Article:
more and more East Texas
cemeteries are securing state
historical markers as community landmarks. After all, cemeteries are
not just resting places for the dearly departed; they are also repositories
of a communityís history -- from its beginning to the present.
Such is Fairmount Cemetery, a well-kept graveyard nestled among the
pines and oaks of southeastern Sabine County, near the Texas-Louisiana
The cemetery is one of the earliest remnants of old Fairmount, a rural
settlement built around the swift, clear waters of South Prong Creek,
which was used by pioneers as a source of fresh water and to power
a grist mill and sawmill. Some of the millsí old ruins are still visible
in the creek bed.
One of the earliest roads in the Fairmount
led from Sabinetown Ferry, an early crossing on the Sabine River.
A fork in the road led to another river crossing, Haddenís Ferry.
There were likely some burials in Fairmount Cemetery by the mid-1850s,
but the first documented grave was that of Eli Smith, the young son
of Edward and Mary Jane Smith in 1874.
and The Battle of Sabine Pass
Smith deserves his own place in history. Born in Vernon Parish, Louisiana,
in 1845, he moved to Newton County, Texas, with his parents as a small
boy. When he reached eighteen, he enlisted in the Confederate Army
to fight in the Civil War When federal naval forces approached the
Texas coast, Smith and others in his company pushed through the East
Texas swamps to reinforce Lieutenant Dick
Dowling and his Texas forces at Sabine
Pass. With only 40 men, they helped beat back an invasion by federal
The battle, the only one ever fought on East
Texas soil, saw Smith, Dowling
and their fellow soldiers outnumbered 100 to one. Despite the overwhelming
odds, the Texans had no deaths or injuries while the federal force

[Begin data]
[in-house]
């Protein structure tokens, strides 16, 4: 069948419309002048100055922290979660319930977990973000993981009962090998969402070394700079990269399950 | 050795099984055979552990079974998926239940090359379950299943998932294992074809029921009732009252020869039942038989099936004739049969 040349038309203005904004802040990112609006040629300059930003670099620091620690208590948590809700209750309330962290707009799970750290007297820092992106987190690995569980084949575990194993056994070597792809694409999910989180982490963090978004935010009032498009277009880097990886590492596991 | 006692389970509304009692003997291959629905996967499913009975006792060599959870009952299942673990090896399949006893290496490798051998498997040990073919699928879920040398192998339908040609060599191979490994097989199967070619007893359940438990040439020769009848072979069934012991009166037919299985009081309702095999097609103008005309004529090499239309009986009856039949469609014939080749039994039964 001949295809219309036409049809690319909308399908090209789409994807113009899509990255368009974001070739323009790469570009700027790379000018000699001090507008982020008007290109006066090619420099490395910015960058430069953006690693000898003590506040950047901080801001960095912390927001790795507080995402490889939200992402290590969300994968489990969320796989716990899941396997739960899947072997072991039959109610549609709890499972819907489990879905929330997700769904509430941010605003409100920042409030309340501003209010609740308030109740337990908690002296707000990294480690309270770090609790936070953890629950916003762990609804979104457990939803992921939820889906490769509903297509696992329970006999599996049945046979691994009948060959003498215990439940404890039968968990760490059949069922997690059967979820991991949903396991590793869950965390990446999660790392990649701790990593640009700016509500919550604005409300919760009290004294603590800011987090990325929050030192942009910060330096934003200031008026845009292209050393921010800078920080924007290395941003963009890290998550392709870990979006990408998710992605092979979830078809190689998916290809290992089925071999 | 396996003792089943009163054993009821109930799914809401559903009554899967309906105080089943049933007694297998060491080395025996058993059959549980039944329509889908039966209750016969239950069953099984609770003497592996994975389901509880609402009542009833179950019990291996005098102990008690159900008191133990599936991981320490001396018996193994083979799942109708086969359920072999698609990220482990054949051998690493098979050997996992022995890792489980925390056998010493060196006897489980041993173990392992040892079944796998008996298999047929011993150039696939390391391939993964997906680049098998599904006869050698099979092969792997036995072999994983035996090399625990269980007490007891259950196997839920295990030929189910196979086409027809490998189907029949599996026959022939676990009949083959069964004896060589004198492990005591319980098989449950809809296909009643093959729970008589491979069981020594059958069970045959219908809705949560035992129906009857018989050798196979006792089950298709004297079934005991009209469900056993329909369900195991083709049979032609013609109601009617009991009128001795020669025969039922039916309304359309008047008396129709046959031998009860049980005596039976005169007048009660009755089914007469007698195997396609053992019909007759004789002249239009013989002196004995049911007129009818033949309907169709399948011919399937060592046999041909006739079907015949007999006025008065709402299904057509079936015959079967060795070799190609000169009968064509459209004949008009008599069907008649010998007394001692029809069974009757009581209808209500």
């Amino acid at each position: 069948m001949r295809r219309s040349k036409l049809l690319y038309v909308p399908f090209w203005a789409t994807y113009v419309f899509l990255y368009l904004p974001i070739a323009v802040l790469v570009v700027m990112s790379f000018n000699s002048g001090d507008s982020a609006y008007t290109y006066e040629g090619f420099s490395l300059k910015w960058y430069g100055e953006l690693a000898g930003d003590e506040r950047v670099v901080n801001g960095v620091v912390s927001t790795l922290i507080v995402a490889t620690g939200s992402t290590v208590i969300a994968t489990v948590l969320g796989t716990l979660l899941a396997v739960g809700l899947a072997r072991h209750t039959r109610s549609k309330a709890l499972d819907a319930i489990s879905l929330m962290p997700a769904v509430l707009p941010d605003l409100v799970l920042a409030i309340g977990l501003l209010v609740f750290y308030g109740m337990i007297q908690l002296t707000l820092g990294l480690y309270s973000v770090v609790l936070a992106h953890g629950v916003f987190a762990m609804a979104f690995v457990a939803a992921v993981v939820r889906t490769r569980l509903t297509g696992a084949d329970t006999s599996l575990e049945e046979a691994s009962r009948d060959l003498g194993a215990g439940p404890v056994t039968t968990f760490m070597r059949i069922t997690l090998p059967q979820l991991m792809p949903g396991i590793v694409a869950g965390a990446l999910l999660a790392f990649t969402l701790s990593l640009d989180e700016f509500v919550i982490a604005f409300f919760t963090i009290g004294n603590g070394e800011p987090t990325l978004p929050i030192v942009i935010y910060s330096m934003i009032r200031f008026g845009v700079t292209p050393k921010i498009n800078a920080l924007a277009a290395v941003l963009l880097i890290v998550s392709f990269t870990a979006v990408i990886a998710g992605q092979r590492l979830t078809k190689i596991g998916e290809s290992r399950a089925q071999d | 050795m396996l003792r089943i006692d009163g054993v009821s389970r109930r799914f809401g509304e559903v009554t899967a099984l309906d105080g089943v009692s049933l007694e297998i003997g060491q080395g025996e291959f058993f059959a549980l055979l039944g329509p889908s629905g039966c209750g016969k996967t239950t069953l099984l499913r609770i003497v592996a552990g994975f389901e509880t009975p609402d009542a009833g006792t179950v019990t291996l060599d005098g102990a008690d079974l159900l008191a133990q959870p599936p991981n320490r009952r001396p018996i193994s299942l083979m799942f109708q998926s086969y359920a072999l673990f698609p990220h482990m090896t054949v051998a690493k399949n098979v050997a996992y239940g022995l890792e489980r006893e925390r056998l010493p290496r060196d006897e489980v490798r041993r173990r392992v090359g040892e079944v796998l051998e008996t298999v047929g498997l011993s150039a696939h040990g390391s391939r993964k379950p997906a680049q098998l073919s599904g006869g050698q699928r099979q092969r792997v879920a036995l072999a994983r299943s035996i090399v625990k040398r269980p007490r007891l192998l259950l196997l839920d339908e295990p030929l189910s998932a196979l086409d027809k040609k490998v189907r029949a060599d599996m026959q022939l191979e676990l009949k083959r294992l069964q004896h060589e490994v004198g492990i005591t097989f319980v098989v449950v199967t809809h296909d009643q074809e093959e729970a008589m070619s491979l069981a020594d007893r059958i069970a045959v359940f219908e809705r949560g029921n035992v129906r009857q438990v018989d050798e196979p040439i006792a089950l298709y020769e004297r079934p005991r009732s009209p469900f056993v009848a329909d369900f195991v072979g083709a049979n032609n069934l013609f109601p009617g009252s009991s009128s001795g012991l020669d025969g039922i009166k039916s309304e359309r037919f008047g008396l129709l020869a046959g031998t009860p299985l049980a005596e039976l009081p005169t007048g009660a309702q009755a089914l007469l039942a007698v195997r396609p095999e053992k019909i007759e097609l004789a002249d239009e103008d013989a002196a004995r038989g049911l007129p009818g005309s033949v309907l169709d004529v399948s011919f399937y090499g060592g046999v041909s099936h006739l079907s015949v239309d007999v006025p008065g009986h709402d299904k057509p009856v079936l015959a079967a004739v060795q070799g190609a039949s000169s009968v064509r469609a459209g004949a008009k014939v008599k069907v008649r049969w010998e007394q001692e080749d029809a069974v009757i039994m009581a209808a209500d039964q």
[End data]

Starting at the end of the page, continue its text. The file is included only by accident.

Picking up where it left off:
of 27 ships had about 400 men injured, captured or killed. The Texans
were so fierce that the battle lasted only forty-five minutes.
Following the end of the Civil War, Edward Smith came home to Fairmount,
served as its postmaster 25 years, and became a Baptist preacher.
He and his wife and many of their 13 children are buried in the Fairmount
Cemetery. So are his parents and his wifeís mother.
The bravery Smith showed at Sabine
Pass is also evident in a story told by his descendants.
Edward was walking with his dogs in the woods near his home, when
a bear started chasing him. Edward scrambled up a tree and when the
bear started climbing after him, Edward whipped out his pocketknife
and slashed the bearís head and paws while his dogs nipped at the
The bear retreated, started chasing the dogs, but returned to climb
the tree again. Again the dogs nipped at the bear, who started chasing
them a second time. The distraction enabled Edward to climb down and
Fairmount has about 240 marked graves and about 15 unmarked graves.
Thomas B. Anthony
of the best known graves is that of Thomas B. Anthony, who in the
1880s volunteered to travel to Austin
to collect a reward for the killers of Texas Ranger Jim Moore, who
was slain when he and other Rangers tried to capture outlaw Willis
Conner and his sons, who had been charged with killing two men in
a squabble over wild hogs.
It took considerable bravery on Anthonyís part to make the long trip,
especially during a time when some of the Conners were still on the
January 24, 2006 Column
Published with permission
(Distributed by the East Texas Historical Association. Bob Bowman,
of Lufkin, is a past president of the Association and the author of
30 books about East Texas.)
Escapes, in its purpose to preserve historic, endangered and vanishing
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